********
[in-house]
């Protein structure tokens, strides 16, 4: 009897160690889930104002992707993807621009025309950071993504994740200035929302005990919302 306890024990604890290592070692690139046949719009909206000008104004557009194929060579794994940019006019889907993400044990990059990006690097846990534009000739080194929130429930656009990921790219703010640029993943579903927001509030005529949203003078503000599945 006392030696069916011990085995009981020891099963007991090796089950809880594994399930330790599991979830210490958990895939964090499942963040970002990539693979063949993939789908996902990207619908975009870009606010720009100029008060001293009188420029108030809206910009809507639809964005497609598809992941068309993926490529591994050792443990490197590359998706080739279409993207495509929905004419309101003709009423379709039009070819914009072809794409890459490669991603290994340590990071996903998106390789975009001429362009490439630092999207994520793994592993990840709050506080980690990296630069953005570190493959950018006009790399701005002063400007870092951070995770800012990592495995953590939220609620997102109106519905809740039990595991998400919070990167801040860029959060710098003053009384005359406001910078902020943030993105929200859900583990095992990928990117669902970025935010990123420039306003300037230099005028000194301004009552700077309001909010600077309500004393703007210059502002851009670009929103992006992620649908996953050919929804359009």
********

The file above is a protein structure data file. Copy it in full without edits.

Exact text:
[in-house]
């Protein structure tokens, strides 16, 4: 009897160690889930104002992707993807621009025309950071993504994740200035929302005990919302 306890024990604890290592070692690139046949719009909206000008104004557009194929060579794994940019006019889907993400044990990059990006690097846990534009000739080194929130429930656009990921790219703010640029993943579903927001509030005529949203003078503000599945 006392030696069916011990085995009981020891099963007991090796089950809880594994399930330790599991979830210490958990895939964090499942963040970002990539693979063949993939789908996902990207619908975009870009606010720009100029008060001293009188420029108030809206910009809507639809964005497609598809992941068309993926490529591994050792443990490197590359998706080739279409993207495509929905004419309101003709009423379709039009070819914009072809794409890459490669991603290994340590990071996903998106390789975009001429362009490439630092999207994520793994592993990840709050506080980690990296630069953005570190493959950018006009790399701005002063400007870092951070995770800012990592495995953590939220609620997102109106519905809740039990595991998400919070990167801040860029959060710098003053009384005359406001910078902020943030993105929200859900583990095992990928990117669902970025935010990123420039306003300037230099005028000194301004009552700077309001909010600077309500004393703007210059502002851009670009929103992006992620649908996953050919929804359009």